-----that in relation to this specific amendment, No. 21 - I know the Minister, Deputy Kelly, has probably done his best to try to answer the question - it is a fact that the Bill will run into serious difficulty in the area of private rented accommodation, in particular situations where there is a quick turnover of tenancies. Those who will get into trouble are those who move from one accommodation to another. The Minister said it is easy to read the meters. It is not. I looked at the one outside my house and I will try to figure it out again but I have not worked out how to read it.

Deputy Stanley should start with the website.

I will go on to the website later. Apart from that, even if one is able to read the meter, Irish Water will not sort out the account in time for a tenant to get his or her deposit back. If one leaves No. 40 Bridge Street this evening and moves to No. 20 Forest Avenue in a matter of an hour, one will not have a deposit in one's hand. Minister, you probably lived in private rented accommodation in America-----

Deputy Stanley is not to address the Minister.

I am sorry. The Minister has probably lived in private rented accommodation in another jurisdiction. I do not know. I know he lived abroad.

Does Deputy Stanley consider Cork to be another jurisdiction?

I thought the Minister was in America for a while.

It is a different country.

That is okay. Fair enough. Someone who lived in private rented accommodation would know how difficult it is to get a deposit back. If there is any little upset at all, one will not get the deposit back.

I apologise. I lived in Brussels.

I knew you were overseas.

Does Deputy Stanley understand English? He must not address the Minister or have a private conversation with him.

The Minister keeps engaging me in conversation.

It is a rural thing.

There is a pair of you in it.

I was looking at you, Acting Chairman, but the Minister kept distracting me.

All I can say is Deputy Stanley is easily distracted.

If there is any bit of a problem then the deposit will be withheld. I foresee considerable problems in that regard. Even at this late stage, I urge the Minister to withdraw the amendment.

I have a lot of points to which I wish to respond that have arisen in the course of the debate. It was good to see the pat on the back from Fine Gael for the Minister to thank him for not going on a different path. The Labour Party could have but it decided to go along the Fine Gael path to implement the water charges in contravention of its mandate.

I am sorry. Does Deputy Murphy mean I got a pat on the back?

Yes. Fine Gael patted the Minister on the back.

I speak through the Chair, as is appropriate.

Unlike the Minister.

The difference is that the Labour Party has broken its electoral mandate. That is something Labour Party members have a problem with in terms of Syriza, that its members are trying to stick to their electoral mandate and apparently that is not how things are done.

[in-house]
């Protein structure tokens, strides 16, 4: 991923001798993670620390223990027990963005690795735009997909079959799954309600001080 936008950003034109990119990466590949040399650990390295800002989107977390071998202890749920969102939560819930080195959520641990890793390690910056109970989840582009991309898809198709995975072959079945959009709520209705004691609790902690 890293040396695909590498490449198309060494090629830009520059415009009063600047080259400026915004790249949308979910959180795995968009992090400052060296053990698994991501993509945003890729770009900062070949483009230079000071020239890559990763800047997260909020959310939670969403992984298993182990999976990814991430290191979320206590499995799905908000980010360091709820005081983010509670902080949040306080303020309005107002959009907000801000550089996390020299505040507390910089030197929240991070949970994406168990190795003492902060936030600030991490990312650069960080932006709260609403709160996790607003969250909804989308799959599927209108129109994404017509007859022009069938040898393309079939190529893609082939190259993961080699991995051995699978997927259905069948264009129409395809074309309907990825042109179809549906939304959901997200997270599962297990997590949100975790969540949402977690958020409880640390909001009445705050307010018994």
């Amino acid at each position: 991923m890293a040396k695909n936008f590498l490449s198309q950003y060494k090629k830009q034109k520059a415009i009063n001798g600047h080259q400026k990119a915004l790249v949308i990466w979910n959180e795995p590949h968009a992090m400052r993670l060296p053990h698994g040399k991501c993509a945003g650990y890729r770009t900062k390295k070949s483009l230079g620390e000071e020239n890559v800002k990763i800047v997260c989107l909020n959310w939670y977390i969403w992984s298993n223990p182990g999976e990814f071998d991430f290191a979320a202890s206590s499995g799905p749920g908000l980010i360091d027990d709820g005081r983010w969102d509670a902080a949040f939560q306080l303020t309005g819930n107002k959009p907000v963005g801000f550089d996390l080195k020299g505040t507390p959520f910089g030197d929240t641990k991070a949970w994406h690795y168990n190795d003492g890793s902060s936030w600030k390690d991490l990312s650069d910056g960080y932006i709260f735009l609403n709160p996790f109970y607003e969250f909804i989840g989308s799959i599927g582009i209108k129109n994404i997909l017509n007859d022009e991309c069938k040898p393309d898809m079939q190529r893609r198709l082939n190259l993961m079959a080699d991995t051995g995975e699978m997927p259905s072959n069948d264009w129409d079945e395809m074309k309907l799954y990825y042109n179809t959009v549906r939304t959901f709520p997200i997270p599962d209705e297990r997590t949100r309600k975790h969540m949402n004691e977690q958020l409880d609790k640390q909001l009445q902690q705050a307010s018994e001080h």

I wish to respond to some of the points made by Deputies opposite in terms of the cohort of militant protesters - the mob that I was alleged to control without regard for rule or reason. I place on record that I control no mob whatsoever-----

The Deputy tells the mob what jobs he wants done.

-----and that the non-payment network in which I am involved, the We Won't Pay campaign, and the Right2Water campaign, are made up of anti-water charges campaigners, protesters, ordinary people involved in their local communities who have all regard for rule and reason. They are people who have been pinned to their collar and in some cases cannot afford to pay the water charges and in other cases refuse to pay on principle, but are part of the biggest social movement we have seen in this country for decades. The irony should not be lost on the House and the public of Deputies opposite referring to anti-democratic behaviour at the gates of the Parliament. Never mind the gates of the Parliament, let us look inside the Parliament and the way that this debate is being conducted. The debate will be guillotined at 9 o'clock. We will not get a chance to get through all of the amendments, but even if we agreed to stick to five minutes discussion on each and to get through them all, the point is that it is not proper scrutiny.

The point is that the amendments are not being scrutinised in any sense seriously. By not allowing a committee to examine them properly, the Government is not allowing space to scrutinise them. It is anti-democratic. The introduction of water charges, in contravention of the Labour Party's mandate, is also anti-democratic.